"pain, pleasure, shame. Shame.": Masculine Embodiment, Kinship, and Indigenous Reterritorialization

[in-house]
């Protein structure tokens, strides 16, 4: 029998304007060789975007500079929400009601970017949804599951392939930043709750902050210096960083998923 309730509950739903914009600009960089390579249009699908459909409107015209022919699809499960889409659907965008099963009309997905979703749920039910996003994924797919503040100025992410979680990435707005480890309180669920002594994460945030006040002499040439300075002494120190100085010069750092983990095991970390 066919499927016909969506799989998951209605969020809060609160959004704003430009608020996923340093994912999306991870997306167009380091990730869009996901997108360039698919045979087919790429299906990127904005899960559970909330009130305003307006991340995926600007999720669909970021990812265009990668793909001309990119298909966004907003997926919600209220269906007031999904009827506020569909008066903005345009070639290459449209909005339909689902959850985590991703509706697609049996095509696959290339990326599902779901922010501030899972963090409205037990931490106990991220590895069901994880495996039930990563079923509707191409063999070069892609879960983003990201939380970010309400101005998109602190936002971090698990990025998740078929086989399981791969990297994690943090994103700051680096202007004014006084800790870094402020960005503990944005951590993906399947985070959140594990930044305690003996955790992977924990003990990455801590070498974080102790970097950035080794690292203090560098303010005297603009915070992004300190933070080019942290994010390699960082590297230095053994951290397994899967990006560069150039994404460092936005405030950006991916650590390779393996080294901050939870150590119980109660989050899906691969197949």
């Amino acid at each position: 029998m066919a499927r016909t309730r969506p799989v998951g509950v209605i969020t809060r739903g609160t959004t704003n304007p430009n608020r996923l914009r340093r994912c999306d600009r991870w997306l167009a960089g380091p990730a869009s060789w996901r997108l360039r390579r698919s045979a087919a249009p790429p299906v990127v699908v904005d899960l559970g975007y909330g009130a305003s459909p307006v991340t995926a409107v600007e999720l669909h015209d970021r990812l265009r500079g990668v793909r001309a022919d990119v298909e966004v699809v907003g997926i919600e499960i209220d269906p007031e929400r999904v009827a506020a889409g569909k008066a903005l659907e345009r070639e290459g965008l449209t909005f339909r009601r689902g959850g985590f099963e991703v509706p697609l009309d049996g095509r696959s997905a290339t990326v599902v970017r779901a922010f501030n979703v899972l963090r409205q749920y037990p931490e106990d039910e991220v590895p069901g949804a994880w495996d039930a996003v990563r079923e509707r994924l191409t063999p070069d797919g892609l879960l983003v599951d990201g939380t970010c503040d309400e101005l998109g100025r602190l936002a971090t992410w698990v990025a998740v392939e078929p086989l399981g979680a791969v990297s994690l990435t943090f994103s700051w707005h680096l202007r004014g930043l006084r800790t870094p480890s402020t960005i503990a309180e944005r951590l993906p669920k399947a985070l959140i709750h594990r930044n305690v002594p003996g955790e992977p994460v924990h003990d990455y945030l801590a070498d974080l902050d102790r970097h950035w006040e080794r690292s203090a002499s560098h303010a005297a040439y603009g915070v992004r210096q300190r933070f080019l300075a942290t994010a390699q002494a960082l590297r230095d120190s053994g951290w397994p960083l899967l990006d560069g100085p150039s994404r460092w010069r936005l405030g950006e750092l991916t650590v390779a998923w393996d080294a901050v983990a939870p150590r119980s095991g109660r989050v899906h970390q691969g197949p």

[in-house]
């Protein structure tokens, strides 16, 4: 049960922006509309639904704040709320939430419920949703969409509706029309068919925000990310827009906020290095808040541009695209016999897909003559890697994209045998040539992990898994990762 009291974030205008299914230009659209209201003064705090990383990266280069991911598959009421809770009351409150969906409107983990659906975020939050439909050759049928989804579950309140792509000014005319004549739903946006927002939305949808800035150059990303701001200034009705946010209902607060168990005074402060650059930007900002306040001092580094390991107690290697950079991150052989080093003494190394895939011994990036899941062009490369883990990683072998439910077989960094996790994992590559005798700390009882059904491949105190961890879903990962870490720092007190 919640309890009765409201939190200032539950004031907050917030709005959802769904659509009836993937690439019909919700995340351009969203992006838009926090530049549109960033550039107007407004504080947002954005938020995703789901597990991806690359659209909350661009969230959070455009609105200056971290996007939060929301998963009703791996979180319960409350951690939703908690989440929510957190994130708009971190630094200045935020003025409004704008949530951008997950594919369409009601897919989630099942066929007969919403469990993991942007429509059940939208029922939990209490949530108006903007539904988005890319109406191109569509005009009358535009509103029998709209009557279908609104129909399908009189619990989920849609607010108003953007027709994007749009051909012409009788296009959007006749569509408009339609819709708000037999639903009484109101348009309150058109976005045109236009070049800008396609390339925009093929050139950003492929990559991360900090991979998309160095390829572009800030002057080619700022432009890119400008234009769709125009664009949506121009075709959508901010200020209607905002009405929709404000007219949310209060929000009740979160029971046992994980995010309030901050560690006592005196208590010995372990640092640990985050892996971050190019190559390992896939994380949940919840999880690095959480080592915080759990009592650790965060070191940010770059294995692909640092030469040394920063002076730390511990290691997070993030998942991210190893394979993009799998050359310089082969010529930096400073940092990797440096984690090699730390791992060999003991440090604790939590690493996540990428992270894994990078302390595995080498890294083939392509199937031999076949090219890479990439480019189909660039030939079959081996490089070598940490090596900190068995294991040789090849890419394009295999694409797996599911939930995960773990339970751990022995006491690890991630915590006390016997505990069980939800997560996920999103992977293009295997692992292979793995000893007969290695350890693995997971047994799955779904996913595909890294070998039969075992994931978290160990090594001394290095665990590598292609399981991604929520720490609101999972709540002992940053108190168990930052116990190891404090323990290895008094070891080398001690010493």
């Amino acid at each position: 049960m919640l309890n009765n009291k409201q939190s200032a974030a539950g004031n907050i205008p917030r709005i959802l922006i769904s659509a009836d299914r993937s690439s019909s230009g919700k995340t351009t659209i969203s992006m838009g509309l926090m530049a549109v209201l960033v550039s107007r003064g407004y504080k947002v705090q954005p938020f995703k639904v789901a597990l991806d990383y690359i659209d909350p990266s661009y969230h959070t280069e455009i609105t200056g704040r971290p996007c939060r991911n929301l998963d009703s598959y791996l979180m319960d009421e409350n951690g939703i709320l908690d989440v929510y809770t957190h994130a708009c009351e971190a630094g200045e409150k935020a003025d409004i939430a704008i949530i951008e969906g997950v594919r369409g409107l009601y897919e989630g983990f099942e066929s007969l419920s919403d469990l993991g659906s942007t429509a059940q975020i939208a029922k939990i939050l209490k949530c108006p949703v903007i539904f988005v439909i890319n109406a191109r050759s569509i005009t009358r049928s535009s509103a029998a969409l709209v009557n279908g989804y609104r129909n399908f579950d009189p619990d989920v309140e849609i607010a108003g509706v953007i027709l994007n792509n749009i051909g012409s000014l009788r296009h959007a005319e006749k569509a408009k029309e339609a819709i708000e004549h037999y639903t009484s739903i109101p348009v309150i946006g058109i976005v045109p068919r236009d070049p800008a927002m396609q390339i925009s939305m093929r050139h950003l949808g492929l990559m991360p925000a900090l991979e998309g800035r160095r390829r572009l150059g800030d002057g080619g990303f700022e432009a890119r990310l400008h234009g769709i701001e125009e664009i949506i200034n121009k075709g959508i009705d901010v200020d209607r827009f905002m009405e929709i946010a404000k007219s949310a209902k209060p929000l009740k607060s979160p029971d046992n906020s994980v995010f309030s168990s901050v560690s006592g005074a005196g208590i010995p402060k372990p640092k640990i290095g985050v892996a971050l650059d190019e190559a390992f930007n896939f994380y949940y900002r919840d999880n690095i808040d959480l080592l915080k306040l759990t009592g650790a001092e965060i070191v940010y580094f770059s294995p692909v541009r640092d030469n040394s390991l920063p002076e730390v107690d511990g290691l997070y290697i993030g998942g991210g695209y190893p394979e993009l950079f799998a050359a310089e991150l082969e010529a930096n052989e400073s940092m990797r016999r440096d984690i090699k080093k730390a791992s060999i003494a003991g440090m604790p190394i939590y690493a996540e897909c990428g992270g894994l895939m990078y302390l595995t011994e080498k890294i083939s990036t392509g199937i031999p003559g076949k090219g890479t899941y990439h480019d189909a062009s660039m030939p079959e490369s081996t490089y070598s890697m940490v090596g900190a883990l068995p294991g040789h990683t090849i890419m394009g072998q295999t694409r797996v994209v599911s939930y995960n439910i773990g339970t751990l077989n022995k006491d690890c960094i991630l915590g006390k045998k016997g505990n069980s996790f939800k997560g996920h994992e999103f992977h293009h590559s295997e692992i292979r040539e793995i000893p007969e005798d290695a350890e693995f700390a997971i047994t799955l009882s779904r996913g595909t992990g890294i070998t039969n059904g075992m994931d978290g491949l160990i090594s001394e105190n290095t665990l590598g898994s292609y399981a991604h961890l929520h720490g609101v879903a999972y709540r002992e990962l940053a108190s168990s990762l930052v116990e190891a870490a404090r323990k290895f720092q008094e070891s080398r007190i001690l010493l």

This paper focuses on the coerced alienation of Indigenous men from their own bodies by colonial technologies like residential schooling. I argue that the gender segregation and the derogation of the feminine and the body that occurred systematically within residential schools were not merely by-products of Euro-Christian patriarchy; they were not just collateral damage from aggressive evangelization by decidedly patriarchal religious bodies. Rather, this nexus of coercive alienations lay at the very core of the Canadian nation-building project by which the residential school system was motivated. The systemic manufacturing of Indigenous disavowals of the body served—and serves—the goal of colonial dispossession by troubling lived experiences of territory and effacing kinship relations that constitute lived forms of governance. In this paper I thus rehearse the preliminary steps of an inquiry into a crucial but heretofore unasked question in this era of supposed reconciliation in Canada: If the coordinated assaults on Indigenous bodies and on Indigenous cosmologies of gender are not just two among several interchangeable tools of colonial dispossession but are in fact integral to the Canadian colonial project, can embodied actions that self-consciously reintegrate gender complementarity be mobilized to pursue not simply “healing” but the radical reterritorialization and sovereignty that will make meaningful reconciliation possible? I pursue this question through the study of autobiographical and fictional writings by residential school survivors as well as testimony from the Indian Residential Schools Truth and Reconciliation Commission. The paper examines a variety of Indigenous contexts—including Gwich’in, Mi’kmaq, Inuvialuit, Maori, and Maoli—to demonstrate the widespread and systematic nature of residential school technologies of disembodiment; yet, having begun with the testimony of a Cree residential school survivor, the paper hinges on analysis of a poem by a Cree writer before culminating in discussion of the extra-literary, embodied actions of Cree men who, I argue, model what Cree scholar and poet Neal McLeod refers to as the “ideals of the okihcitâwak (‘worthy men’) from kayâs (long) ago” (Gabriel’s Beach 10).(Read More).